We heard about the Palazzo Massimo from the Revealed Rome blog and it looked pretty stunning. And then we found out that a bunch of Roman museums are open and free on the last Tuesday of the month. It seemed like a great way to see an amazing museum for free.

Mosaics at Palazzo Massimo

The museum is quite large, but the weird thing about going on a Tuesday night? We were sharing the museum with 6 other people, tops. How great is that! The ground floor was full of statues of some famous Romans from history (Octavius, Hadrian, Marcus Aurelius…). But, there is also the famous statue of ‘The Boxer at Rest’ – a bronze statue of a boxer after he (lost?) a fight. His posture and expression certainly makes it look like he lost.

The Boxer at Rest at Palazzo Massimo

What an expression. He looks so exhausted. All his boxing injuries though are on his face, because apparently Roman boxing was only about hitting the face, not the body.

The Boxer at Rest at Palazzo Massimo

The first floor had more statues, but also had a large array of sarcophagi, which I didn’t realize the Romans actually did. But in the first and second centuries, they were very popular. In a room of its own was a phenomenal example – the Sarcophagus of Portonaccio.

Sarcophagus of Portonaccio

The sarcophagus is mostly taken up by a ferocious battle scene centered on a charging Roman horseman. The sarcophagus hadn’t been finished though, as the faces hadn’t been completed on the key figures. On either side of the battle are the morose defeated, a warning to those who rebel against the Roman empire. The depth of the work was so impressive, greatly helped by the dramatic lighting. Really amazing work.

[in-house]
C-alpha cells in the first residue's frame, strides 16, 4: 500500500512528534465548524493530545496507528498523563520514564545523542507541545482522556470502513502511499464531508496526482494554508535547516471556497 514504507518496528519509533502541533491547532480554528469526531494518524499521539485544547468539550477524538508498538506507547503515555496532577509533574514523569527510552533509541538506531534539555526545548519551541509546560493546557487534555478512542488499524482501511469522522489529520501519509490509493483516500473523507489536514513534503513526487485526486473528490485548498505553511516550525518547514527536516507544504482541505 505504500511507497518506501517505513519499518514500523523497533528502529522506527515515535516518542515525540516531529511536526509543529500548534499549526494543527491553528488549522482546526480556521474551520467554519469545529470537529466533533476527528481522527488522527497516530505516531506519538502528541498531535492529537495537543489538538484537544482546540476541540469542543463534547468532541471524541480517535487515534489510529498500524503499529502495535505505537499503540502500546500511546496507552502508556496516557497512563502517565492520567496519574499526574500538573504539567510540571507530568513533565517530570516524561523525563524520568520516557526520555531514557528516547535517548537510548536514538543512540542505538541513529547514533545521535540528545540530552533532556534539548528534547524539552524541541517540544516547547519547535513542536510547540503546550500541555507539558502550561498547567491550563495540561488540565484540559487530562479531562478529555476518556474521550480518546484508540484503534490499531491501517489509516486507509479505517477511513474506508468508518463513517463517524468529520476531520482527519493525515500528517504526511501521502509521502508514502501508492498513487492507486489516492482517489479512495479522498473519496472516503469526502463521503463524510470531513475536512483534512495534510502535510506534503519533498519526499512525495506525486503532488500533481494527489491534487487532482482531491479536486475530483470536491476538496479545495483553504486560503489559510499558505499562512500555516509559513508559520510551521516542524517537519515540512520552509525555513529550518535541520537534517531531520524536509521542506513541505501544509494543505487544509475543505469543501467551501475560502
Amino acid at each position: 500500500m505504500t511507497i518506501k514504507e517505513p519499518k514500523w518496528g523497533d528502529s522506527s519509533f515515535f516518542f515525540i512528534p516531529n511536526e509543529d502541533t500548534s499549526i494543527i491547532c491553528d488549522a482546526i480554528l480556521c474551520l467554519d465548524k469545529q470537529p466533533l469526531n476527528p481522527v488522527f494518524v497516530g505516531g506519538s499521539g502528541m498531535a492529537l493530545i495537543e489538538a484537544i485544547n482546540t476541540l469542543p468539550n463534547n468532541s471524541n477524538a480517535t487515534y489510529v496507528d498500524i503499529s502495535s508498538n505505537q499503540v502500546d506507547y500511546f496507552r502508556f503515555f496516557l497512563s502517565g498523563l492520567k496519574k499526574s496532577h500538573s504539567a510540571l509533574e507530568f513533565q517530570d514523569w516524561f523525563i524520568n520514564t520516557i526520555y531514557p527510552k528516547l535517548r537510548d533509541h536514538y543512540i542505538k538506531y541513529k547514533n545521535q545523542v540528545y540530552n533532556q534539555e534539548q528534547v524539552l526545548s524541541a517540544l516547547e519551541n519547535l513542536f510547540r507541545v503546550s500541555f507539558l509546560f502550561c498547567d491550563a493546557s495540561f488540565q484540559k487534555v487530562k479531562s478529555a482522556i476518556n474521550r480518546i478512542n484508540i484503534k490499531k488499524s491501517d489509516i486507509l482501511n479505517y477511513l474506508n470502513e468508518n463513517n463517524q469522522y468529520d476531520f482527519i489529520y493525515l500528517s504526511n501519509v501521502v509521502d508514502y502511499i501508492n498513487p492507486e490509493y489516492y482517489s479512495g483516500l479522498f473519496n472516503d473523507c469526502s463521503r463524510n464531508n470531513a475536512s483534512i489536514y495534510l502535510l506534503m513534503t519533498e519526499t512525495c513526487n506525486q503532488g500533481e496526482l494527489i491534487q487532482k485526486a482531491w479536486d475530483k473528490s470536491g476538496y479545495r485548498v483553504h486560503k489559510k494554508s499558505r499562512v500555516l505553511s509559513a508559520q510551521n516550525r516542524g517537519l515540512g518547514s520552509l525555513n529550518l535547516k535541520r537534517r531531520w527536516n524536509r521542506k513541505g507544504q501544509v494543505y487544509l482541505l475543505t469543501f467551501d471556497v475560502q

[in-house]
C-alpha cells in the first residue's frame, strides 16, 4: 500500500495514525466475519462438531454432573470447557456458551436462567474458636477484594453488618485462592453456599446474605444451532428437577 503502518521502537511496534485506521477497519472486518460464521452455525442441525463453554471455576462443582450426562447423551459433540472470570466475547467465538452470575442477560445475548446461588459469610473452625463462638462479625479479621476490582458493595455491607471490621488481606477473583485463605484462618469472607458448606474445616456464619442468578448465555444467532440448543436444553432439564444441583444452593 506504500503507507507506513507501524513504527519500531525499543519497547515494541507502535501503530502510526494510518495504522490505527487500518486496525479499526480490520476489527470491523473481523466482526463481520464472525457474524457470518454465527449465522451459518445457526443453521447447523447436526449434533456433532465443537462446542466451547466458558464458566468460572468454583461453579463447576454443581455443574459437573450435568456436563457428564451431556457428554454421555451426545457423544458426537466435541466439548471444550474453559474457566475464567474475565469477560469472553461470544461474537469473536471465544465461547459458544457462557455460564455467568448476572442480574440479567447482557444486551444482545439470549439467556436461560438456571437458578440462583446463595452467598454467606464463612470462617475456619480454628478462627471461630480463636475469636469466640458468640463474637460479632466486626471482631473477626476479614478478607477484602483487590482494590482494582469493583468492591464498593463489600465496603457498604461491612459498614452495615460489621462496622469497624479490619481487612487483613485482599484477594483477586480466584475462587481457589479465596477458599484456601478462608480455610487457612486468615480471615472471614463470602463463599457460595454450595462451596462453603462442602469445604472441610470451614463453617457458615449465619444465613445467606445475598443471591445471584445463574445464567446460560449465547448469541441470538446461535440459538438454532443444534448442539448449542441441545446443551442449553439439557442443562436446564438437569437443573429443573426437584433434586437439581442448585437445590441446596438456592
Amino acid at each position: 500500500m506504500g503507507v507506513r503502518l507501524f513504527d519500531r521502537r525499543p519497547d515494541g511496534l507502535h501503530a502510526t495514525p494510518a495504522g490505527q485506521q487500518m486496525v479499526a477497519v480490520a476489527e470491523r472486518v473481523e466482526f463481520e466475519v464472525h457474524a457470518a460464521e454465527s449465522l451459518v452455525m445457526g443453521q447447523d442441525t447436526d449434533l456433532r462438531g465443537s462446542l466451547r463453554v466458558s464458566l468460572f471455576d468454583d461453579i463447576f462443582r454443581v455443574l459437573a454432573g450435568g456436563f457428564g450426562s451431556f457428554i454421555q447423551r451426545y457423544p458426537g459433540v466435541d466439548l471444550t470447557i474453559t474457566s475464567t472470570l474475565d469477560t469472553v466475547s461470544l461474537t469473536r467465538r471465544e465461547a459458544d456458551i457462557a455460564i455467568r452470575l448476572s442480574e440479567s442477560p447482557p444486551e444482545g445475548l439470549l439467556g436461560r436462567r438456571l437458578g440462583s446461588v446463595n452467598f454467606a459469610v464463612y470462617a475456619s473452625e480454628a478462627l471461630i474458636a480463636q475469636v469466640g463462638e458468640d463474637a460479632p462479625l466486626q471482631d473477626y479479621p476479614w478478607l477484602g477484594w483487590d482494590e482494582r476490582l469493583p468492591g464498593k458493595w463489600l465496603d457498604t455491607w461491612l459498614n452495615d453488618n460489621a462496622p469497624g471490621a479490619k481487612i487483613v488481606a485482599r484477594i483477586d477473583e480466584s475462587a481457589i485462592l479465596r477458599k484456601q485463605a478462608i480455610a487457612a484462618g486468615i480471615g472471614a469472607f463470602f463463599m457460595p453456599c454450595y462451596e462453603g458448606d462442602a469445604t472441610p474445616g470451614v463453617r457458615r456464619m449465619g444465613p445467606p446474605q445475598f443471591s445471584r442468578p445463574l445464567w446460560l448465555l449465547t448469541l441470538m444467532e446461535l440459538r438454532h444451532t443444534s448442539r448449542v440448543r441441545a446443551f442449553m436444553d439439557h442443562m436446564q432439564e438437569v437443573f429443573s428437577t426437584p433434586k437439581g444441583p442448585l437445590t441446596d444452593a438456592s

Sarcophagus of Portonaccio

The faceless hero on the Sarcophagus of Portonaccio The losers on the Sarcophagus of Portonaccio

But the real reason we wanted to go to this museum and the total sell point of the place was on the second floor – a massive collection of frescoes.

Frescoes from Villa of the Farnesina in Palazzo Massimo

This fresco above was a decorated bedchamber from the Villa of Farnesina, a residence of the Augustan age (30-20 BC). All the frescoes from the villa were salvaged from Travestere (a suburb of Rome) in 1879. The fresco below was a dining room. The black walls have delicate white sketches on them though along the strip just above are depictions of justice being delivered and served.

Dining room frescoes from Villa of the Farnesina

However, the highlight of the frescoes on display was from Livia’s suburban villa (she was the wife of Augustus who also had a home on the Palatine). All 4 walls were of the beautiful Painted Garden. It is the most ancient example of continuous garden painting (30 – 20 BC) and presents a variety of plants and birds rendered in a naturalistic way. The paint was in such great condition and the detail was so beautiful. What a way to decorate your home!

Frescoes from Livia's Villa in Palazzo Massimo

This museum was amazing. It had such interesting items and most things had English descriptions, making it very accessible for tourists. A top recommendation for Rome, I say!

Us at Palazzo Massimo

More Rome posts to come. Until then…

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